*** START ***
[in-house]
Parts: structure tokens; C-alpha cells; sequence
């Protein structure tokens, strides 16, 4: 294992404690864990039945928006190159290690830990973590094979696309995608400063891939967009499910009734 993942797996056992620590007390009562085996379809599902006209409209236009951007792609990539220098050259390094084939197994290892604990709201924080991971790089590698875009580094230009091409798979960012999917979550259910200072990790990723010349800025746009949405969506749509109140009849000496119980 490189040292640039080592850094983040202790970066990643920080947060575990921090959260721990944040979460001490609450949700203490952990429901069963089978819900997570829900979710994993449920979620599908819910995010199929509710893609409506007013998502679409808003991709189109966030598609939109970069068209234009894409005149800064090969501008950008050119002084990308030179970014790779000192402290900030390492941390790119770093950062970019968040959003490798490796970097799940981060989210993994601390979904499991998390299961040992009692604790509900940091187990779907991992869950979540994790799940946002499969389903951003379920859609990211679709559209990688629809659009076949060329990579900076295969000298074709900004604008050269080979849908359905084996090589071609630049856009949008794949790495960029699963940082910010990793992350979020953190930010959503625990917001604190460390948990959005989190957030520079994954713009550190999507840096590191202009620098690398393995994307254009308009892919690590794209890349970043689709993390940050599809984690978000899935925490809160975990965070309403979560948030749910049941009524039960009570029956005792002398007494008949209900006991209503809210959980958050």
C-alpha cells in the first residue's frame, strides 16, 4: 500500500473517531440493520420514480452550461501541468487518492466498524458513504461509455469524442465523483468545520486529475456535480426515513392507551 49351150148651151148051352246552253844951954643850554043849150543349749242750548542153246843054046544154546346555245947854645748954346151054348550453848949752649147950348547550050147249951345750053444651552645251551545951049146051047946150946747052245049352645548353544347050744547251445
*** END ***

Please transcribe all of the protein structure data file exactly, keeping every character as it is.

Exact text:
[in-house]
Parts: structure tokens; C-alpha cells; sequence
């Protein structure tokens, strides 16, 4: 294992404690864990039945928006190159290690830990973590094979696309995608400063891939967009499910009734 993942797996056992620590007390009562085996379809599902006209409209236009951007792609990539220098050259390094084939197994290892604990709201924080991971790089590698875009580094230009091409798979960012999917979550259910200072990790990723010349800025746009949405969506749509109140009849000496119980 490189040292640039080592850094983040202790970066990643920080947060575990921090959260721990944040979460001490609450949700203490952990429901069963089978819900997570829900979710994993449920979620599908819910995010199929509710893609409506007013998502679409808003991709189109966030598609939109970069068209234009894409005149800064090969501008950008050119002084990308030179970014790779000192402290900030390492941390790119770093950062970019968040959003490798490796970097799940981060989210993994601390979904499991998390299961040992009692604790509900940091187990779907991992869950979540994790799940946002499969389903951003379920859609990211679709559209990688629809659009076949060329990579900076295969000298074709900004604008050269080979849908359905084996090589071609630049856009949008794949790495960029699963940082910010990793992350979020953190930010959503625990917001604190460390948990959005989190957030520079994954713009550190999507840096590191202009620098690398393995994307254009308009892919690590794209890349970043689709993390940050599809984690978000899935925490809160975990965070309403979560948030749910049941009524039960009570029956005792002398007494008949209900006991209503809210959980958050």
C-alpha cells in the first residue's frame, strides 16, 4: 500500500473517531440493520420514480452550461501541468487518492466498524458513504461509455469524442465523483468545520486529475456535480426515513392507551 49351150148651151148051352246552253844951954643850554043849150543349749242750548542153246843054046544154546346555245947854645748954346151054348550453848949752649147950348547550050147249951345750053444651552645251551545951049146051047946150946747052245049352645548353544347050744547251445